LA Times columnist discusses power of writing at Assembly Series lecture

| Contributing Reporter

A Los Angeles Times columnist encouraged listeners to express themselves without inhibition on Monday evening in her Assembly Series lecture.

Author, essayist and columnist Meghan Daum read from her book “The Unspeakable: And Other Subjects of Discussion” during her lecture, which was titled “Truth in Writing.” She discussed the term “brave,” a term she said is often applied to her writing, and argued that writing frankly about her point of view is not courageous, simply a part of her job.

Author Meghan Daum reads from her 2014 book “The Unspeakable” in Hillman Hall on Monday evening. Daum has writen for many magazines and is an opinion columnist at the Los Angeles Times.AB Brooks | Student Life

Author Meghan Daum reads from her 2014 book “The Unspeakable” in Hillman Hall on Monday evening. Daum has writen for many magazines and is an opinion columnist at the Los Angeles Times.

Daum is experienced with voicing her opinion candidly; she has written four books and recently edited a fifth, and has been an opinion columnist at The Los Angeles Times for the past 10 years.

“For me, one of the biggest taboos in our culture is that every sort of crisis we go through has to be redemptive somehow, that we have to learn from our experience or become a better person,” Daum said.

Daum shared an example of her writing with a personal passage concerning what she called the almost anticlimactic death of her mother.

“I wrote many, many drafts of this essay and finally was only able to finish it, because I decided I would never ever publish it—that it would just be for me,” Daum said. “And I ended up showing it to a couple friends, and they were like, ‘Well the problem is, it’s the best thing you’ve ever wrote,’ so, you know, what are you going to do.”

Yet, Daum rejected the word “brave” that readers frequently apply to her writing. Instead, she argued that it is a writer’s duty to challenge the constraints of our culture and, instead, invite the reader to think alongside the author.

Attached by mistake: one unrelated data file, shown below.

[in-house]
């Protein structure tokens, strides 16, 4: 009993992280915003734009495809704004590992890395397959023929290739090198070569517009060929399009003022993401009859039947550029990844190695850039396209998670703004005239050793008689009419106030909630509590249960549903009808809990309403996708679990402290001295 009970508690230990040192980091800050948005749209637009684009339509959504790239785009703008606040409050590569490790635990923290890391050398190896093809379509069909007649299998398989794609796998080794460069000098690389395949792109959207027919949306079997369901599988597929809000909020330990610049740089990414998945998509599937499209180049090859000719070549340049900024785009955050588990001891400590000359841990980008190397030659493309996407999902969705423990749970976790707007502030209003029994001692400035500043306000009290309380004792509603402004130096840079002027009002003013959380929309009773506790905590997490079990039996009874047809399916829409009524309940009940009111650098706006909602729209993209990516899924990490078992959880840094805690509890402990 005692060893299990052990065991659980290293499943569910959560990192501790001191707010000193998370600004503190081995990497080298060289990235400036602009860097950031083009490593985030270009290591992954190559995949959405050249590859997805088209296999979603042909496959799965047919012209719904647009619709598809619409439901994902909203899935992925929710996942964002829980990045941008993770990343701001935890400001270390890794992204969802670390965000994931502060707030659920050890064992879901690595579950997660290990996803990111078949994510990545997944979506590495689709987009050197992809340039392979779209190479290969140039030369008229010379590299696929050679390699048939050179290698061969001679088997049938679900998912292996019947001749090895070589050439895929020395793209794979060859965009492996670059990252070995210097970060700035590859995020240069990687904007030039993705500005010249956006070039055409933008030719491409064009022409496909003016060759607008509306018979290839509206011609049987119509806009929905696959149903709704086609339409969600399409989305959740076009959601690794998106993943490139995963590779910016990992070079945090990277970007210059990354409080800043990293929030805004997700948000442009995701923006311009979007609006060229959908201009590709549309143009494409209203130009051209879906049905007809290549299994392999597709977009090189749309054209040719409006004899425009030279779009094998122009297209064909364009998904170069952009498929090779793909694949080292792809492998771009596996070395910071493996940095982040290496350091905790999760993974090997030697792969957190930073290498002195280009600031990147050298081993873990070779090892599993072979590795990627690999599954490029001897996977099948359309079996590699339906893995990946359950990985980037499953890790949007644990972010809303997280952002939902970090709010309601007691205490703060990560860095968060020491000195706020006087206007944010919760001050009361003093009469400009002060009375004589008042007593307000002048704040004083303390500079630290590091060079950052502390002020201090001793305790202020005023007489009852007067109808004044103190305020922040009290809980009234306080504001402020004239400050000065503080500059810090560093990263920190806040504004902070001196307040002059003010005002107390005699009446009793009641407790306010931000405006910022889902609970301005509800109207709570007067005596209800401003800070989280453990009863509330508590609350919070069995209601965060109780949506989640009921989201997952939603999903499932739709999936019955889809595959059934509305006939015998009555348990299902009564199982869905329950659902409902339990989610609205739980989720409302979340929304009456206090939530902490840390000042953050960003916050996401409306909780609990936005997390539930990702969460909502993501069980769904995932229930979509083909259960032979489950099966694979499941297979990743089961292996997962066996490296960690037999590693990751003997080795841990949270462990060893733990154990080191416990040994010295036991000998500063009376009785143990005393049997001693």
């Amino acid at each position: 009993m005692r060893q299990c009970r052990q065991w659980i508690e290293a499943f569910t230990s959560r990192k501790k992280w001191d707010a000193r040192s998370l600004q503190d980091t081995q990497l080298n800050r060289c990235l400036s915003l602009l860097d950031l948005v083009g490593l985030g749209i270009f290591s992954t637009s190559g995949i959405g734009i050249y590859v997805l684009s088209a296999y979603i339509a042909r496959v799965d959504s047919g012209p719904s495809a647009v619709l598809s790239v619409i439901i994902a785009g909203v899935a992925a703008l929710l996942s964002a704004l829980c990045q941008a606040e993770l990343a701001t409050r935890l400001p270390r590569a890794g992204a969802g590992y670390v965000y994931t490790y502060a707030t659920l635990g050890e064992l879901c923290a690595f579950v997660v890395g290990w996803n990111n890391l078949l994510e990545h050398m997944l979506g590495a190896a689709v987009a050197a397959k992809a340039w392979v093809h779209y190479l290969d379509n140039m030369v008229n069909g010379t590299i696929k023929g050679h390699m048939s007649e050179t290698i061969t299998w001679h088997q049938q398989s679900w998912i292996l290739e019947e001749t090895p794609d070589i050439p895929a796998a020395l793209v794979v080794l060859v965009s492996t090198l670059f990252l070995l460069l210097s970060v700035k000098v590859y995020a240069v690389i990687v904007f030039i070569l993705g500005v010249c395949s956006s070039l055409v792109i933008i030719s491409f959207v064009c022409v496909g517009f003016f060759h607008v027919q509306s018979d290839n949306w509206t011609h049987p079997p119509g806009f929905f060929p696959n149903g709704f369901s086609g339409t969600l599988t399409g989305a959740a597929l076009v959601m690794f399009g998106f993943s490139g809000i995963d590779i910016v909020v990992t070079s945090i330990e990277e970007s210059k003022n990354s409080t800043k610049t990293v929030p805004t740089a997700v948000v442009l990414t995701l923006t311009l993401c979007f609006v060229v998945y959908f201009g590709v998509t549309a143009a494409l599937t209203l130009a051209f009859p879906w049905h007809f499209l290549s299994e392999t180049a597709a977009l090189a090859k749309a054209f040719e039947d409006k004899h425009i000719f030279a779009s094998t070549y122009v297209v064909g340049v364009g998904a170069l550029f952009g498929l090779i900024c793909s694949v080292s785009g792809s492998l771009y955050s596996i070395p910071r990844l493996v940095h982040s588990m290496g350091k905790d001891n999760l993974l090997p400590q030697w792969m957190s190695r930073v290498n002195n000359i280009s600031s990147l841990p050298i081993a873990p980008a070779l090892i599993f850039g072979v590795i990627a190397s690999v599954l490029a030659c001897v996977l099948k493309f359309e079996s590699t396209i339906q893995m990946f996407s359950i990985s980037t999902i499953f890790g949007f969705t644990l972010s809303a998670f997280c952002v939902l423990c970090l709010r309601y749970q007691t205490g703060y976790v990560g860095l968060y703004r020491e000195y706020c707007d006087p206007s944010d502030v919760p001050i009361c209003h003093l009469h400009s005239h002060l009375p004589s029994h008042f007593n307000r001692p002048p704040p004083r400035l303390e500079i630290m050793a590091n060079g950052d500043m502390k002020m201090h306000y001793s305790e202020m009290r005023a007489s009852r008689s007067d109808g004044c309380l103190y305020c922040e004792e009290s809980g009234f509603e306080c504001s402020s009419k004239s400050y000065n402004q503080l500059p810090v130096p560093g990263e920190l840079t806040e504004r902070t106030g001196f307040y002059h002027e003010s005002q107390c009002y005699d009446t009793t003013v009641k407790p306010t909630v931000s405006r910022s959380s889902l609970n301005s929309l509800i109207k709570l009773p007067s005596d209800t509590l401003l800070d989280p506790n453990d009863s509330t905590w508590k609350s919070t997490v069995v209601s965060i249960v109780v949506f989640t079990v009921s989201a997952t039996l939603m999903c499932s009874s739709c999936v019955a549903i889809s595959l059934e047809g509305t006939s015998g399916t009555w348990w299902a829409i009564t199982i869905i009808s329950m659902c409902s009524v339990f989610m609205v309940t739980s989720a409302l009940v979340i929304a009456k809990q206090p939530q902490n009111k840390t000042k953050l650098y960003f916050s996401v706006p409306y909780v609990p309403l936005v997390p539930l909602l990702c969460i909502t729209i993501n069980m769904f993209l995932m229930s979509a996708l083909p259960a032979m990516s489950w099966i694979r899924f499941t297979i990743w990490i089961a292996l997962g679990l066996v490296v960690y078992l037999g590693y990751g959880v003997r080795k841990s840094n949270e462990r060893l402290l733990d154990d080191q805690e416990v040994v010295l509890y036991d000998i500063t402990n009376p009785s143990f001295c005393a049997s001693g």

“Brave is for bungee jumping or getting over your fear of spiders or facing cancer or kicking an addiction,” Daum said. “Expressing ourselves, especially when we’re in the business of doing so, is something else entirely. It’s participating in the conversation. It’s recognizing that asking a reader to sit down and read something we wrote is actually asking quite a lot, and therefore we need to give them something that’s worth their time.”

For freshman Izabella Pastrana, Daum did indeed accomplish this goal. Pastrana came to the lecture after being provoked to think critically by Daum.

“This morning…I was checking my email and I read something of hers about how…you can go through a traumatic experience and you don’t necessarily have to change, and that’s just a cultural kind of expectation,” Pastrana said. “I was like, ‘I don’t know if I agree with that,’ and that’s why I wanted to come and hear her speak.”

Karen Fields, director service to the University for the Woman’s Club of WU, also emphasized Daum’s ability to make an impact on her readers.

“I’m really anxious to read [the rest of the] chapter [she read aloud], because I know that it will bring a lot of meaning to me and a lot of memories to me,” Fields said.

Daum is an adjunct associate professor in the MFA Writing Program at Columbia University’s School of the Arts. Fields also mentioned Daum’s ability to make a difference in the lives of young writers and said she believed Daum was a great choice for the Assembly Series.

“I think she connects with students very, very well and encourages them to go forward in whatever vocation they choose,” Fields said. “I liked her subtle sense of humor, her directness, her enthusiasm. She’s a neat lady. She’s going to go far.”

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